Sen. Peter Micciche, R-Soldotna, asks a question about the state administration's modeling of various budget scenarios during a town hall-style meeting between the state's Governor and legislators on Wednesday, April 20, 2016, in Juneau, Alaska. (AP Photo/Rashah McChesney)

Sen. Peter Micciche, R-Soldotna, asks a question about the state administration's modeling of various budget scenarios during a town hall-style meeting between the state's Governor and legislators on Wednesday, April 20, 2016, in Juneau, Alaska. (AP Photo/Rashah McChesney)

Walker repeats need for fiscal plan in legislative briefing

JUNEAU — Gov. Bill Walker on Wednesday said he wouldn’t veto legislation calling for structured, annual draws from Alaska Permanent Fund earnings if he doesn’t get other pieces of his fiscal plan. But he made clear he wants a broader package from lawmakers.

The comments came during a briefing with legislators requested by the House Finance Committee co-chairs on the latest version of Walker’s permanent fund plan. The proposal is central to Walker’s plan to address a multibillion-dollar budget deficit, and one of the thorny, unresolved issues in the extended legislative session. Taxes and budget cuts also have been proposed to help close the gap.

Rep. Dan Saddler, R-Eagle River, asked if Walker would veto a permanent fund bill if the governor didn’t also get bills he’s proposed dealing with taxes and credits. Walker has proposed a personal state income tax, higher taxes on motor fuels and various industries and changes to the state’s oil and gas tax credit system.

Walker called the permanent fund bill a critical piece of a broader package that needs to come together. If pieces are left out, “you don’t close the gap, you don’t finish the job,” Walker said.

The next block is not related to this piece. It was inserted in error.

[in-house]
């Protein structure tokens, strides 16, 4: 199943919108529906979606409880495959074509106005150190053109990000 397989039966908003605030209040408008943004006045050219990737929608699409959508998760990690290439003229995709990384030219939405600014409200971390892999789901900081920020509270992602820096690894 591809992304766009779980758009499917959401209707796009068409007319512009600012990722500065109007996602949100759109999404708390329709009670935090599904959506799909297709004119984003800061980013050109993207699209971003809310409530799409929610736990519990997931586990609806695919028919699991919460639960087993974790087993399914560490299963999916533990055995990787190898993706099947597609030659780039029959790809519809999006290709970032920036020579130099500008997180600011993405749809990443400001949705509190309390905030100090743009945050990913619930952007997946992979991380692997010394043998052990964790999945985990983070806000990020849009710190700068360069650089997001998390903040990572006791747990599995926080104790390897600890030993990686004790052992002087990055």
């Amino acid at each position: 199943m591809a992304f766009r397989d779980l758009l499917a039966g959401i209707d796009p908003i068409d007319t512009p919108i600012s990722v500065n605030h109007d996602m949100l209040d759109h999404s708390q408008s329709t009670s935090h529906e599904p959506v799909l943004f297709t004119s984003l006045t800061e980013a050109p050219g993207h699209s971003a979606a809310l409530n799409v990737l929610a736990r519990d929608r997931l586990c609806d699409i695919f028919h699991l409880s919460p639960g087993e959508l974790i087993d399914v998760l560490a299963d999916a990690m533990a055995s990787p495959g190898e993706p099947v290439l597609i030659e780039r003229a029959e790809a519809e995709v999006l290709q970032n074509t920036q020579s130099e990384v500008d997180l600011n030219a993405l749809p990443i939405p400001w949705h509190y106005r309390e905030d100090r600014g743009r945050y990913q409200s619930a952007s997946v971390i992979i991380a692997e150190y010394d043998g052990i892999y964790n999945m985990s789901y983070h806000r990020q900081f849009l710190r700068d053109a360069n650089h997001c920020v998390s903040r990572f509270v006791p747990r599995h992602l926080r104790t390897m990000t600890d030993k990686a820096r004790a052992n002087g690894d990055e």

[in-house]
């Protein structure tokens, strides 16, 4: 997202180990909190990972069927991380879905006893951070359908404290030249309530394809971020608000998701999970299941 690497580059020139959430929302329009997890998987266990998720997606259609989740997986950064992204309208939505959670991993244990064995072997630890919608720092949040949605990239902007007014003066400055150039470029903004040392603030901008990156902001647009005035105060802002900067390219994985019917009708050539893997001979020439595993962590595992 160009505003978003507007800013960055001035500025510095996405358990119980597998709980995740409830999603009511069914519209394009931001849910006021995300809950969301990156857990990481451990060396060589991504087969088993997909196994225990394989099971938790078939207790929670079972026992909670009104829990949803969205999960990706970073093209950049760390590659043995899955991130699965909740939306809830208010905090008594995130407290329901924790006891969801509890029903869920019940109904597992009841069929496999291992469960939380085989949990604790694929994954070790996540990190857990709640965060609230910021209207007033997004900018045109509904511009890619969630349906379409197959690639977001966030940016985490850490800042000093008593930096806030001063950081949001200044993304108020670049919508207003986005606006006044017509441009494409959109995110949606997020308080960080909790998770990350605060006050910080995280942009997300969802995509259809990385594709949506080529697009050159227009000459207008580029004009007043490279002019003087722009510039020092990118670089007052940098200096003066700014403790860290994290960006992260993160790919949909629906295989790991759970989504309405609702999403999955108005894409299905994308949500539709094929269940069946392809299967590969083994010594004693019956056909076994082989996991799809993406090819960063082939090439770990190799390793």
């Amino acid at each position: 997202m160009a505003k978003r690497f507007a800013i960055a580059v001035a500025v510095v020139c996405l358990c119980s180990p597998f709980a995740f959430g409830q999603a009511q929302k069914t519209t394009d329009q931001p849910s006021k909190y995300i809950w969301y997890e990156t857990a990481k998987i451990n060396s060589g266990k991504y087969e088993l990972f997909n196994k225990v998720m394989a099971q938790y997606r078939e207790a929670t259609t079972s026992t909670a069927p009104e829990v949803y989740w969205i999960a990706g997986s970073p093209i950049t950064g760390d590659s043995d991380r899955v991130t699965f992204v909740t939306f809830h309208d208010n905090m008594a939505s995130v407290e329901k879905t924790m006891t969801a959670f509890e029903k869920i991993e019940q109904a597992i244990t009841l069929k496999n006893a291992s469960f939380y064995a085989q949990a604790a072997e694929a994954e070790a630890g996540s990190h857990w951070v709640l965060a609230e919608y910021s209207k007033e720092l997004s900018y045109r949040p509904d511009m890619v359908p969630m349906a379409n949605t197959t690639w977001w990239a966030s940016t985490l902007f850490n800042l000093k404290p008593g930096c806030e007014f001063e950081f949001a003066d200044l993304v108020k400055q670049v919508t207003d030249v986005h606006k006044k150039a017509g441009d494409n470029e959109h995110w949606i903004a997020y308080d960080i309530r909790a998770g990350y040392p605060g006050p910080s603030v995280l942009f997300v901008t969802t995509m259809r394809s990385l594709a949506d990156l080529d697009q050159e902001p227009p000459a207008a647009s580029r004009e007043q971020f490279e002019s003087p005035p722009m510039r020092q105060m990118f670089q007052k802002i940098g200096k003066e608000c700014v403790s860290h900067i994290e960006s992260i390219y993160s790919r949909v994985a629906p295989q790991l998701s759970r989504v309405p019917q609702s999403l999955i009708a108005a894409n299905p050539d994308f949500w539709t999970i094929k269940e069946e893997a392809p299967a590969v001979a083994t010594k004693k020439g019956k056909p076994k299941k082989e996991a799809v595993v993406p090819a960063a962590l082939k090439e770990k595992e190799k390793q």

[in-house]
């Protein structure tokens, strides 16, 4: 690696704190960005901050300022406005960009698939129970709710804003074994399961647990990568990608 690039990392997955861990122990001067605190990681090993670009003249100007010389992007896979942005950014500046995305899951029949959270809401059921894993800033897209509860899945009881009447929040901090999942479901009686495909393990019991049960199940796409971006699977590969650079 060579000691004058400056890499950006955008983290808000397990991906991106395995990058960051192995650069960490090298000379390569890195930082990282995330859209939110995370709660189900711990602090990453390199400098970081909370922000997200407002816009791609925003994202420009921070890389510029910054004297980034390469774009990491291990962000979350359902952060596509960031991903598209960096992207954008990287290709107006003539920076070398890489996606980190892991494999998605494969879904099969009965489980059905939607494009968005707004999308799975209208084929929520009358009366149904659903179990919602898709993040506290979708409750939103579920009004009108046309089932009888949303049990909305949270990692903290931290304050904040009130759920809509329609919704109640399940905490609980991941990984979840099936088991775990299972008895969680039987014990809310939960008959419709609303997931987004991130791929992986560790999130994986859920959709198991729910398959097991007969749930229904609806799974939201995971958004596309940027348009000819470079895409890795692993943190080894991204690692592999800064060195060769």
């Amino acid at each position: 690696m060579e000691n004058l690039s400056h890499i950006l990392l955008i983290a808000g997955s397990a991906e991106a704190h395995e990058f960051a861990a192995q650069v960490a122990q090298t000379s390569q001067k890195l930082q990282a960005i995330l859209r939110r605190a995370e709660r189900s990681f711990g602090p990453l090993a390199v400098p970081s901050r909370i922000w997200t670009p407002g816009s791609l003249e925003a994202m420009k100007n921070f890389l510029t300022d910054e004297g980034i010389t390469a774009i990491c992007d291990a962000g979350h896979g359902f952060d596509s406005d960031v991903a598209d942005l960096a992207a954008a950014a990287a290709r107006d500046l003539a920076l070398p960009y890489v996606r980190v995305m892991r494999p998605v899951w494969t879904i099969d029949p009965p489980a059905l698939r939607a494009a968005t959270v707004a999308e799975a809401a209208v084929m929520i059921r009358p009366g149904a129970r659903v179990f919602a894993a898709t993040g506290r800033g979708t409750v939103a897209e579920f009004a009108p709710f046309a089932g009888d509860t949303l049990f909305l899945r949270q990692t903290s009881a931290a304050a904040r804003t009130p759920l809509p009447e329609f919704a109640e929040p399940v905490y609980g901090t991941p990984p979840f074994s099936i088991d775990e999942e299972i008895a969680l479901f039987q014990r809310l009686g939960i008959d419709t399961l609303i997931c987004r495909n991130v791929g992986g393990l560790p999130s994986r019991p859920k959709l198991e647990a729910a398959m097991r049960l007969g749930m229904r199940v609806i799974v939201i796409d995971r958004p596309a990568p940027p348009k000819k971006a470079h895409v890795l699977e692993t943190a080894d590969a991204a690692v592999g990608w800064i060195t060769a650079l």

But, he said later, “I’m not going to stop something going through because not everything is in line exactly.”

Walker in a brief interview said he would not reject a “good, solid piece” passed by lawmakers but wants a complete fiscal plan. He would take each bill as he got it, he said. If legislators passed the permanent fund piece and adjourned, Walker said he wouldn’t veto it. But, “I’d call them back to finish up,” he said.

Walker has said he sees spending cuts, a restructuring of permanent fund earnings and the dividend program and new revenues that include a broad-based tax as key pieces for a sustainable budget. He said he’d be happy to hold similar briefings on other proposals.

An inability to come to an agreement on oil and gas tax credits on the House side sent lawmakers into overtime this week. Resolution on that issue is seen as key to further discussions on the budget and revenue measures. There is division over taxes, particularly an income tax proposed by Walker. Senate President Kevin Meyer said Tuesday that not including tax bills, the permanent fund bill would be the hardest bill of those left in play for the Senate to pass.

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